- Selenidad: Selena, Latinos, and the Performance of Memory
A DVD-recording of Selena performing to a disco beat in a sparkling, skin-tight purple pantsuit; passages scrawled on a memorial wall in Corpus Christi, Texas; a queer tribute to Selena with an intergenerational Latina/o audience: each scene reveals how and why Selena matters. Selena Quintanilla Pérez was a superstar in Tejano music—a US-based, predominantly Spanish-language musical genre dominated by men. Although Selena "reinvented" (11) the genre and conquered the Latina/o music market with her fabulous voice, fashions, and dancing body, English-language audiences had only begun to hear (of) her when she was murdered in 1995 at the age of 23 by the president of her fan club. Latinas/os, especially Mexican Americans from Texas (Tejanas/os), deeply mourned her loss, while the mainstream media puzzled over this outpouring of grief. Selena's death marked a new era for Latinas/ os in the US imagination: identified as a largely untapped US market, Latinas/os and their communal mourning were deemed commercial, if derisively "excessive" (15). In this impressive book, Deborah Paredez coins the term "Selenidad" to chronicle and analyze the many ways that Latinas/os have creatively and critically used the memory of Selena to negotiate their contradictory status as invisible and hypervisible subjects of the United States.
Selenidad is not about Selena, but rather about "what it means to remember her" (xi). The book's introduction historicizes the process of her canonization as a Latina icon by framing Selena's legacy for the uninitiated, identifying the 1990s as a critical cultural moment for Latina/o visibility in the United States, and outlining the book's key concepts. Chapter 1, "Soundtracks of Selenidad: 'Disco Medley' and 'Como la Flor'" explores Selena's landmark performance one month before her murder, during Tejano Night at the 1995 rodeo in Houston. The recorded concert exemplifies Selena's performance style—an intricate fusion of working-class, Tejano, and pop sensibilities. Here, Paredez masterfully analyzes the performance of two songs: the sorrowful "Como la Flor" shows Selena self-consciously letting us in on the act with a playful pause and smile, while "Disco Medley" emphasizes the disco beat. Paredez argues that Selena's style and her use of disco diversify and queer the heteronormative traditions of Tejana/o and rodeo culture. By dancing solo between stage and audience, growling gay anthems popularized by black female singers, channeling sorrow through the Latin American music style known as cumbia, and strategically addressing the audience in both Spanish and English, Selena's fabulously unruly body sustains her legacy and firmly anchors Selenidad.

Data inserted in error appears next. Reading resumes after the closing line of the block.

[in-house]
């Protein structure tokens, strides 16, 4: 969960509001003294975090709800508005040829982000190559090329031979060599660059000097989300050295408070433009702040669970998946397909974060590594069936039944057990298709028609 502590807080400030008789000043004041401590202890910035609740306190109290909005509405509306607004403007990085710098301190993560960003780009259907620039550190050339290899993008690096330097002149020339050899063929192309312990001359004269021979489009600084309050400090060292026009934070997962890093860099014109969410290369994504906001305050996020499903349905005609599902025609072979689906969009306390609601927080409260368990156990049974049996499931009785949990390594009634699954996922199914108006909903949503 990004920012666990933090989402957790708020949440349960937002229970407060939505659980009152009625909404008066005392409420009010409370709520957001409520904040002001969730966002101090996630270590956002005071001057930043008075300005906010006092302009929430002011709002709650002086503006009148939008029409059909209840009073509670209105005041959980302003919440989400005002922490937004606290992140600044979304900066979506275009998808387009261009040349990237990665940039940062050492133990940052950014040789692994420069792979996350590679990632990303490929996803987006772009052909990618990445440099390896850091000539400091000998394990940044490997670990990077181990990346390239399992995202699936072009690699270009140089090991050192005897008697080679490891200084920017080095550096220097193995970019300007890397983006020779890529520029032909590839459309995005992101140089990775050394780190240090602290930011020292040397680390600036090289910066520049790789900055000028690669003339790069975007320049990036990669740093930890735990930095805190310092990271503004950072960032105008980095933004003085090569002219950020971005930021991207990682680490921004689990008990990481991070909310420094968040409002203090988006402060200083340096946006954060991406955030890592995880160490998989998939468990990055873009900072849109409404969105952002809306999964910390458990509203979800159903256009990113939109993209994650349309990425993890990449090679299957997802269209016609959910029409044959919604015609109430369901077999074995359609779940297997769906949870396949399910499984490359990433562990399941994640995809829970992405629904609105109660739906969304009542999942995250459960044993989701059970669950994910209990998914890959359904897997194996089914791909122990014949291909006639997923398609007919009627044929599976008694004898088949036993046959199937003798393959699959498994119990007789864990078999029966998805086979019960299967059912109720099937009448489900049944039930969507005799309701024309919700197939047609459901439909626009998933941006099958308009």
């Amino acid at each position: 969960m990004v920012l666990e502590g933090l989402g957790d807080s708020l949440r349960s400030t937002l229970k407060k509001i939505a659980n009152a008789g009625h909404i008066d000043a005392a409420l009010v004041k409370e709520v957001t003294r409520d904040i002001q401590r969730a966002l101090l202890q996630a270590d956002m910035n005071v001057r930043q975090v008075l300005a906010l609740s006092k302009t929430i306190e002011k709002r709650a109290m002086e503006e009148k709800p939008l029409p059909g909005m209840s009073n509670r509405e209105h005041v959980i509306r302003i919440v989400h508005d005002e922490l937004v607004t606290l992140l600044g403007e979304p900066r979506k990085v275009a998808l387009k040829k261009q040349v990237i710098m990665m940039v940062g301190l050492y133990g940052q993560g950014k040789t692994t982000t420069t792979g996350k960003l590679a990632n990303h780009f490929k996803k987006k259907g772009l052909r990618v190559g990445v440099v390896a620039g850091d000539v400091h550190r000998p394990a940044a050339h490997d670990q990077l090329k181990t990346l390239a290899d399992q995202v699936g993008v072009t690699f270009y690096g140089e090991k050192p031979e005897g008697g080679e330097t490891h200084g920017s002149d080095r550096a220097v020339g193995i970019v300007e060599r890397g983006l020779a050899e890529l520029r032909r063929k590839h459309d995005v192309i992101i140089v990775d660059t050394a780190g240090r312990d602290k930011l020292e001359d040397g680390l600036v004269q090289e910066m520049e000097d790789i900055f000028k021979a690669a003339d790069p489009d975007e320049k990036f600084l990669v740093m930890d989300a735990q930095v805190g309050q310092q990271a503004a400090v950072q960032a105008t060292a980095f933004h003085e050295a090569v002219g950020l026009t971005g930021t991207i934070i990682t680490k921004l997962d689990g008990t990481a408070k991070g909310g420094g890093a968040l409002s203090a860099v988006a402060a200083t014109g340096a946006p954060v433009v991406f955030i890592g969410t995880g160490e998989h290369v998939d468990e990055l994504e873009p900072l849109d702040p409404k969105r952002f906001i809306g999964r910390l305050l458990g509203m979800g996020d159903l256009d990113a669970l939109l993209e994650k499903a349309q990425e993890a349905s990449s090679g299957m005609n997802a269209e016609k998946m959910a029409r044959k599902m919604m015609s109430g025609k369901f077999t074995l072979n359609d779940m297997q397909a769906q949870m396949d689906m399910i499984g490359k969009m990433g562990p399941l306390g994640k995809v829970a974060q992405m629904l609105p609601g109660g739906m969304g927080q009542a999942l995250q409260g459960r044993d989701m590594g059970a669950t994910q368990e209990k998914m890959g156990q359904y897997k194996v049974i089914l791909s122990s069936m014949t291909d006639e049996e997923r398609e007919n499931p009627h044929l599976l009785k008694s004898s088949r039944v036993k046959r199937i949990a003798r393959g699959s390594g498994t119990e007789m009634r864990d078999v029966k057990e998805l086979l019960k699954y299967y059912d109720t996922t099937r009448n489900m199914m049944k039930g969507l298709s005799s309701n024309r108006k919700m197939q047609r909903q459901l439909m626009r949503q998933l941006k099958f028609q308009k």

Chapters 2 and 3 address Selenidad in relation to national belonging. The exemplary essay "Colonial Past, Tejano Present: Civic Maintenance at Selena's Memorial" examines Selena's memorial in Corpus Christi as a site of civic renegotiation between the city's Latina/o and Anglo American communities. Highlighting the "racial and political economic tensions" (94) at work in the erection and maintenance of Selena's hometown monument, Paredez investigates Corpus Christi's segregated history and its investment in a fabricated Spanish-cowboy past. By leaving informal messages of grief and celebration on and near the memorial, the city's Latinas/ os become "misbehaving spectator[s]" (94) whose demands to be seen reclaim the memorial and mark their (long-effaced) civic presence. [End Page 696]
In "Selena Forever, Latino Futures," Paredez compares the production practices of, and audience responses to, a musical biography about Selena with the media hysteria surrounding Latina/o population growth during the 2000 US census. After premiering in San Antonio, Selena Forever traveled throughout Texas and to Chicago, but was canceled halfway through its tour. While this abrupt end has been blamed on the predominantly Latina/o audience's purported unreliability, Paredez demonstrates that Selena Forever was plagued by poor production and marketing decisions from the start. Heeding Jill Dolan's call to "explor[e] theatre studies as 'an ethnography, while avoiding the imperialist gesture of...